The Mishnah is accepted everywhere, both in Eretz Yisrael and Bavel. In the Yeshivah in Eretz Yisrael, Rebbi's two sons Raban Gamliel (the third) and Rebbi Shimon work on it, as well as Rebbi Chiya, Rebbi Oshaya, Rebbi Chanina and Rebbi Yochanan together with their contemporaries. In the Yeshivah in Bavel, it is studied by Rebbi's disciples, Rav and Shmuel, who move to Bavel the year after its compilation, in 3979, still in the lifetime of Rebbi. This means that Rebbi lived to be a hundred.
Rebbi appoints his son Raban Gamliel (the third), to succeed him, and he teaches his other son, Rebbi Shimon, the laws of science and wisdom. Both remain in Eretz Yisrael. Rebbi Chiya Rabah (the Great) is also a disciple of Rebbi. He, together with Rebbi Oshaya, are the principal authors of the B'raisos (a vast collection of sayings and rulings of the Tana'im, that are second in importance only to the Mishnah). Rebbi Chiya has the dual status of a Tana and an Amora.
The Amora'im are so called because the word 'Amora' means 'translator', and with the close of the era of the Tana'im, the Amora'im no longer have the authority to nullify the words of the Tana'im or to argue with them, only to 'translate' (and explain) their words.
As already stated, Rav and Shmuel are disciples of Rebbi (the former is also a disciple of Rebbi Chiya [his uncle]). Both of them move to Bavel, where Shmuel becomes Rosh Yeshivah in Neherda'a, and Rav in Sura. The latter works wonders in Sura, transforming it from a town of ignoramuses into one of Torah-scholars.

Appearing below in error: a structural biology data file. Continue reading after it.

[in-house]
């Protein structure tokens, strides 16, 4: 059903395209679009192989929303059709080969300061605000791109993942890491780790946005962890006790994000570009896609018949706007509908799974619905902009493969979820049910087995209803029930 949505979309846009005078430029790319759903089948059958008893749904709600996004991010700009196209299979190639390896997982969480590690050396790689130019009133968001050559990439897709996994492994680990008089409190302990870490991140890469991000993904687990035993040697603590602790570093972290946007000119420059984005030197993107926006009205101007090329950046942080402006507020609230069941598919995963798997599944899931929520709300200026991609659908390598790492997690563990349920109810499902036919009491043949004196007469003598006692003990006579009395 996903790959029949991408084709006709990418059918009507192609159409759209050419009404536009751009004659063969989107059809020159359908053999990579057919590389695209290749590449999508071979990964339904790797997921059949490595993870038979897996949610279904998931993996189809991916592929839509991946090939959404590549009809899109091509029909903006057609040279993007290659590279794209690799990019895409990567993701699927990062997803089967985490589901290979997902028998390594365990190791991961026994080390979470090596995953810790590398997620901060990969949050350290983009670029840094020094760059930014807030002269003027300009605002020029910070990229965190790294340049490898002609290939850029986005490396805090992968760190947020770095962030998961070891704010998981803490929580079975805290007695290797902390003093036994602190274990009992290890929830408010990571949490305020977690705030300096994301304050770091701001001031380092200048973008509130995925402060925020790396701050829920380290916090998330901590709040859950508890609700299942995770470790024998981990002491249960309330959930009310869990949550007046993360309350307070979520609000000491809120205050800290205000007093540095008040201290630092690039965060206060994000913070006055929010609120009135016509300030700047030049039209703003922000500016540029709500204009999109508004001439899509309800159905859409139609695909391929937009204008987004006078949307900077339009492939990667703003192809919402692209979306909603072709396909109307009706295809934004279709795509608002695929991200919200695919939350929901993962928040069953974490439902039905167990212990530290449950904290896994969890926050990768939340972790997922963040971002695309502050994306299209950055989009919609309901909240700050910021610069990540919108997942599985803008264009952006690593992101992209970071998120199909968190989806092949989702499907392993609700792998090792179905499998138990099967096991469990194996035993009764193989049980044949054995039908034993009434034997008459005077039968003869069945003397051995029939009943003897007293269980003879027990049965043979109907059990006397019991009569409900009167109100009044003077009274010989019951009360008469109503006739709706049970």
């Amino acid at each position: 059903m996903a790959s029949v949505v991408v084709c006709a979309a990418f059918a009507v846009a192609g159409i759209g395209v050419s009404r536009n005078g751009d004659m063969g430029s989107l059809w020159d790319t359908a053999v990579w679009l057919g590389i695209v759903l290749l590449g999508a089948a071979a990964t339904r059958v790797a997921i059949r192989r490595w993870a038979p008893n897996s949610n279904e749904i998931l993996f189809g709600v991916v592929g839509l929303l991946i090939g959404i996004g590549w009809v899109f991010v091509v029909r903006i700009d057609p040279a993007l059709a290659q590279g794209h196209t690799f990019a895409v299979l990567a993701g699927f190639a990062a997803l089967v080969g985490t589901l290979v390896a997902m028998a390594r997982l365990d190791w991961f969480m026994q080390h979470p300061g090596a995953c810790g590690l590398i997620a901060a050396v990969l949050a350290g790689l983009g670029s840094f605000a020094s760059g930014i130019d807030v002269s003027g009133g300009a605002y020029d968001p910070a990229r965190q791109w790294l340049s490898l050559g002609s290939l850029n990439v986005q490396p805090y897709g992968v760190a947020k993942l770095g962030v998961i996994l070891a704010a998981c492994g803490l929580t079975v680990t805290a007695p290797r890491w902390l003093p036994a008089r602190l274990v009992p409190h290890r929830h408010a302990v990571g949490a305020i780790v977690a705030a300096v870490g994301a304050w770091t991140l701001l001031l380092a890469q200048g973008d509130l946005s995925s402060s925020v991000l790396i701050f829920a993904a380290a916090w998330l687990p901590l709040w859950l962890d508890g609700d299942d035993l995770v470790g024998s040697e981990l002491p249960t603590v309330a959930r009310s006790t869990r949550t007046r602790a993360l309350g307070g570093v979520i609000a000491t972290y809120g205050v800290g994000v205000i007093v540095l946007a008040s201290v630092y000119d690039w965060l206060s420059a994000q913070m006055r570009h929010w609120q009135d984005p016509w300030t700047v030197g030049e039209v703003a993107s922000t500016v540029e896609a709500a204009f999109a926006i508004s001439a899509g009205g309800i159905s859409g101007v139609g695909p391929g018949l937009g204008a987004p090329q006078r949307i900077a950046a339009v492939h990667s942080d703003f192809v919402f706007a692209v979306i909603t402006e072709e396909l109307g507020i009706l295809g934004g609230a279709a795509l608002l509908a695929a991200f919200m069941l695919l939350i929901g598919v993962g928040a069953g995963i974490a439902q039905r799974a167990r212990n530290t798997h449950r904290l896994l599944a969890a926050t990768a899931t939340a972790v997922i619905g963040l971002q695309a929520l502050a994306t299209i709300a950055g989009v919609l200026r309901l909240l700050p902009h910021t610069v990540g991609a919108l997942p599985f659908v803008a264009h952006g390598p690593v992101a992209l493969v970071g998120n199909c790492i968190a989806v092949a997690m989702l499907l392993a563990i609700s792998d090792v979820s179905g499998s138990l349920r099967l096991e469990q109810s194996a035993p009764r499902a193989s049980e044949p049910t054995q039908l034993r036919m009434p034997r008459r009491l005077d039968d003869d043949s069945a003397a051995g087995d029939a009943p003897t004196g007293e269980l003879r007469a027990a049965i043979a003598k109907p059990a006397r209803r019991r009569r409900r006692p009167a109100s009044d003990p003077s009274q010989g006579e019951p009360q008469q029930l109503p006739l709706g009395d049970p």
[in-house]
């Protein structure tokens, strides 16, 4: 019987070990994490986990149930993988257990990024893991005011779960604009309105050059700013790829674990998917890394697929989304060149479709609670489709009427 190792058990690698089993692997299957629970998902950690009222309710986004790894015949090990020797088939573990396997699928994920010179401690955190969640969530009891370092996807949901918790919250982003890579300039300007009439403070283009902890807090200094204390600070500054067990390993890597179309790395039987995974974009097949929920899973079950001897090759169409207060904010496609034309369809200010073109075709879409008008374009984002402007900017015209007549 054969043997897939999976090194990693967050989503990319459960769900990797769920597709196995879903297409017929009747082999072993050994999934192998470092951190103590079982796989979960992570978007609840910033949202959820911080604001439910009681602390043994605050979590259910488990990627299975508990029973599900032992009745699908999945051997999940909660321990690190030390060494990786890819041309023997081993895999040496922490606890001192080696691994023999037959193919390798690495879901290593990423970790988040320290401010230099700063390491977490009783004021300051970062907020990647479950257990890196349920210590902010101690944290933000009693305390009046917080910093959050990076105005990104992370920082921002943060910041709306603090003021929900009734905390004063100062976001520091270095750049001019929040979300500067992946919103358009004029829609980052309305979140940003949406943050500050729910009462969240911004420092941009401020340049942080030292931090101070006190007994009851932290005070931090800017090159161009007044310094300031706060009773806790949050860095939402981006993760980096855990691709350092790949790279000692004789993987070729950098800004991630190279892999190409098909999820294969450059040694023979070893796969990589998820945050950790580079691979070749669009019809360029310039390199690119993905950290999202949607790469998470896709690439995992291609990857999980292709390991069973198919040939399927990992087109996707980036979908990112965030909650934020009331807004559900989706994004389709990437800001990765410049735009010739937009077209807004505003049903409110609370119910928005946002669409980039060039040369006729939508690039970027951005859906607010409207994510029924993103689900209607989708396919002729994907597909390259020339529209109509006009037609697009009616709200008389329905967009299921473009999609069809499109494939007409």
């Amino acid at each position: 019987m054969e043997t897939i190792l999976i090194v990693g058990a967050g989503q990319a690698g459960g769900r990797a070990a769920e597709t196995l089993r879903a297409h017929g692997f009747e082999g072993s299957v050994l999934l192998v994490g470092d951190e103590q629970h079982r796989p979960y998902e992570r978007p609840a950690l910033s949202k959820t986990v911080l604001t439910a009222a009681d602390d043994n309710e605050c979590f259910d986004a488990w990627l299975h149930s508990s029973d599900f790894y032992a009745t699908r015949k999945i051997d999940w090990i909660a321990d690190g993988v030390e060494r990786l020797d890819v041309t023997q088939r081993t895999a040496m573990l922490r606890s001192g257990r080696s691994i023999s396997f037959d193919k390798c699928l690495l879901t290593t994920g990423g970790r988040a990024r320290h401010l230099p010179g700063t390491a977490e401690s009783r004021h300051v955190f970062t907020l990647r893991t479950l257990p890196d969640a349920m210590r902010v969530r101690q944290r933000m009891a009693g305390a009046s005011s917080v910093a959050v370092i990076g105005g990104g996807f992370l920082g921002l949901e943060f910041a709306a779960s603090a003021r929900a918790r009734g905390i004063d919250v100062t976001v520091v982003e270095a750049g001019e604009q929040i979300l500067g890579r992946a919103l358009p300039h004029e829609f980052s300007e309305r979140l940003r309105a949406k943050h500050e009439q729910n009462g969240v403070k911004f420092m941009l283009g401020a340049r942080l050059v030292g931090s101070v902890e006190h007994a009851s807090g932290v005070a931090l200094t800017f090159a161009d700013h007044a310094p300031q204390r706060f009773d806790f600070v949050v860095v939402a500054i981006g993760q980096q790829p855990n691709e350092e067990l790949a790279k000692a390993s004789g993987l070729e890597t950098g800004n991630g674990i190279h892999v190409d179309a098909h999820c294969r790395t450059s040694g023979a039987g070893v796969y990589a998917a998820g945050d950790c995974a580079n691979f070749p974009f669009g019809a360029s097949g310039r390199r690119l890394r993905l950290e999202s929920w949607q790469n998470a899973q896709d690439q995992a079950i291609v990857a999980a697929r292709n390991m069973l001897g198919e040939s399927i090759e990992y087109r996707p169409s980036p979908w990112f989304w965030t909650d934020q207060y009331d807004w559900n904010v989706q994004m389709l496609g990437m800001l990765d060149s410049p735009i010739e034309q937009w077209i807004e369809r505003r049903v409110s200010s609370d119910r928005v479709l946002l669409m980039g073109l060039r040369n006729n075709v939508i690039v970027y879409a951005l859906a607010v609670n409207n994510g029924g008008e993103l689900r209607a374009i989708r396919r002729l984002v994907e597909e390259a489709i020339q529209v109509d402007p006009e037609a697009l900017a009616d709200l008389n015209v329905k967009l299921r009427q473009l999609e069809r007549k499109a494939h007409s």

Rav dies after serving as Rosh Yeshivah in Sura and Masa Mechsaya for twenty-four years. The Yeshivos of Sura and Pumbedisa will continue to function for close to another eight hundred and twenty years, until the days of Rav Hai Ga'on.
During this period, Rebbi Yochanan, who received the Torah from Rebbi Oshaya, is the Rosh Yeshivah in Eretz Yisrael.
Rav Shilo lives in Bavel during the reign of Rav and Shmuel, and so do Rav Kahana (the first), Rav Ami and Rav Asi, and during their final years, Rav Ada bar Ahavah and Rabah bar Avuhah.
Rebbi Yehoshua ben Levi lives in Eretz Yisrael. Some count him among the Tana'im and list him as a Rebbe of Rebbi Yochanan. Others consider him his talmid. Some sdy that no rainbow is seen in his lifetime (the sign of a righteous generation). He is one of nine people to enter Gan Eden alive.
In (Part 3), year 3910 should have read 'Rebbi Yehudah ha'Nasi (Rebbi) and his two sons Raban Gamliel (the third) and Rebbi Shimon and Rebbi Elazar b'Rebbi Shimon (bar Yochai)', instead of 'Rebbi Shimon, and Rebbi Elazar b'Rebbi Shimon (bar Yochai)'.
We should also add that one of Rebbi's contemporaries was Rebbi Yishmael b'Rebbi Yossi. In fact, Rebbi held him in particularly high esteem, because of the high standing of his father Rebbi Yossi, who was one of the most outstanding sages of the previous generation.